The men's ice hockey program has been competing since 1908, in the same year that the University of Alberta was first established.[3] The Golden Bears have won the most David Johnston University Cup championships with 16 wins, most recently in 2018.[11] The program has also featured 55 conference championship teams, including a recent period of domination where Golden Bear teams have won 16 out of 20 Canada West championships from 2000 to 2020.[12] The team's head coach, Ian Herbers, returned to the team in 2018 following a stint with the Edmonton Oilers after previously being the team's head coach for three seasons from 2012 to 2015.[13]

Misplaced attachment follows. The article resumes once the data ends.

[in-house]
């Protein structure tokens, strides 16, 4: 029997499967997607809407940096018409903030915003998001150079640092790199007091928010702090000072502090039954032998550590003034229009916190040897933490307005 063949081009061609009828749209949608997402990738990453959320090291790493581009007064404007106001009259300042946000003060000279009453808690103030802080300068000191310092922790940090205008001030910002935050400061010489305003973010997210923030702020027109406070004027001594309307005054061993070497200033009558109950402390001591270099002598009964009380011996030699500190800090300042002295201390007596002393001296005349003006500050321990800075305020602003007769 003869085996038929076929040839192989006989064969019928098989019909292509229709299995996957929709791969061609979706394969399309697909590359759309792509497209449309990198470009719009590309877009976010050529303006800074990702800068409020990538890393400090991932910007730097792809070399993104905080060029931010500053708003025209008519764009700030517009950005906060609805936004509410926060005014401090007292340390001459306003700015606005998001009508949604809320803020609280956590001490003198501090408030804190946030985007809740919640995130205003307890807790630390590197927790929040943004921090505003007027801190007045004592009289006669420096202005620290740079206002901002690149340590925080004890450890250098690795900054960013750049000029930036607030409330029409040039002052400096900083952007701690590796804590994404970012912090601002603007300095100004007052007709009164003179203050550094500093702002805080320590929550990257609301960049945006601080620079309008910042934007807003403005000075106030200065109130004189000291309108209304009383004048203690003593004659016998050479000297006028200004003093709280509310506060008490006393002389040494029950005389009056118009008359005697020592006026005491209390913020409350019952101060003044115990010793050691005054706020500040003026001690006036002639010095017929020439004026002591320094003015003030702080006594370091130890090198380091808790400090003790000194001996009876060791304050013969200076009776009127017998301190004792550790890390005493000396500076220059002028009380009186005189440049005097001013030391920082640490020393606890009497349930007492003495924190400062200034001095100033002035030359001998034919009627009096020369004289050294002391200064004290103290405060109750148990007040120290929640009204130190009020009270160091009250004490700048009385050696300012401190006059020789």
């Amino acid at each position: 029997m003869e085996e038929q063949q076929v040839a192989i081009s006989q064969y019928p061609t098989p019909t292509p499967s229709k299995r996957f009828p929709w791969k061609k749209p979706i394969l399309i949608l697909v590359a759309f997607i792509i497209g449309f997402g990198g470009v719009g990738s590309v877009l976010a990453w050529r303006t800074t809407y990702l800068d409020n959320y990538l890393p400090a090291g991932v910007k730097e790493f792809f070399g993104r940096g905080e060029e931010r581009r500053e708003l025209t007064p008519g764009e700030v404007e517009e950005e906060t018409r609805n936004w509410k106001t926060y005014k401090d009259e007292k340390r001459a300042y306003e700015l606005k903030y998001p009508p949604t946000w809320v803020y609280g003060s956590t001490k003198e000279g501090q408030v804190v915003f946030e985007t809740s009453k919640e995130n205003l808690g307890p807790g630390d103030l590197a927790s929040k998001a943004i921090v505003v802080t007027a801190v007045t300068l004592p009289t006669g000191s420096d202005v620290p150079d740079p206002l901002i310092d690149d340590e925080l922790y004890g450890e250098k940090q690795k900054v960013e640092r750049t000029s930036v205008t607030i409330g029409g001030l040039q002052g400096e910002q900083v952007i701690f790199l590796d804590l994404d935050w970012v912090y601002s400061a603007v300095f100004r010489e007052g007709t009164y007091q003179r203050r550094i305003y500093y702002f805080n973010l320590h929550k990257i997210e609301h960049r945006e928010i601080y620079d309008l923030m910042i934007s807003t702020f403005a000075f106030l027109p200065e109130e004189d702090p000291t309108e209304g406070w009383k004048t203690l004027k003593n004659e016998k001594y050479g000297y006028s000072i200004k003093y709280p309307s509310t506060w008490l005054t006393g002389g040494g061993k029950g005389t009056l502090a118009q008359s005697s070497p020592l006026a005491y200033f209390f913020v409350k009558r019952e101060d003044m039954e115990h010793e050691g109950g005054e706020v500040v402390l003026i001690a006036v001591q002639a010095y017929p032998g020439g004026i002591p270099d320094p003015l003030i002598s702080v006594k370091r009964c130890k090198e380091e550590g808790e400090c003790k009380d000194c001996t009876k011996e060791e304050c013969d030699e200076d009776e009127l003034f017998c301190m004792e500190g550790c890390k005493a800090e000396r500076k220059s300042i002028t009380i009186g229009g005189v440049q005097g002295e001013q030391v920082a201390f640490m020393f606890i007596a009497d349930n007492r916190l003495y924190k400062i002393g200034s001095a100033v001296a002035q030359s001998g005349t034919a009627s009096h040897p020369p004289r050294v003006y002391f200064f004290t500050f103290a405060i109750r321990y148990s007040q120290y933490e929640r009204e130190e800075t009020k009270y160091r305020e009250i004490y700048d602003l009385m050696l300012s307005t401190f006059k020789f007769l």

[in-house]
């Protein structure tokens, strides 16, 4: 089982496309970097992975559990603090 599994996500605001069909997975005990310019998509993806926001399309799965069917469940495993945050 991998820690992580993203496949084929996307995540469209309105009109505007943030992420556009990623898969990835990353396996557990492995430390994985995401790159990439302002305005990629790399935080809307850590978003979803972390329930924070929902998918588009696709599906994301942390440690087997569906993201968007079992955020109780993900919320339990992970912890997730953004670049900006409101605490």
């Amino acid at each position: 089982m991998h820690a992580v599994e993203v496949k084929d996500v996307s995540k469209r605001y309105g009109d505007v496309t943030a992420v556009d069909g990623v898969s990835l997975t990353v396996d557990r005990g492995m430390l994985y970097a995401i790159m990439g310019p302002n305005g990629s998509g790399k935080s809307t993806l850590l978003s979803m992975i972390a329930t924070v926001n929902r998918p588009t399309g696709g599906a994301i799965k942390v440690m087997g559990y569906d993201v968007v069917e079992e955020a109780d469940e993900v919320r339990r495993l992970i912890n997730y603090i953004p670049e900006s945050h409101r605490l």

Pandas ice hockeyEdit

The University of Alberta has featured a women's ice hockey program since at least 1913, near the beginning years of the school's creation in 1908.[3] Since U Sports women's ice hockey became a nationally sanctioned sport in 1997, the Pandas have been the most prolific program in the country with eight national championships won, with the most recent victory occurring in 2017.[14] The program has also been dominant in Canada West play as Panda teams have won 14 conference championships, including seven in a row from 2001 to 2008.[15] The team has been led by head coach Howie Draper since the inaugural season in 1997–98.[16]

Golden Bears volleyballEdit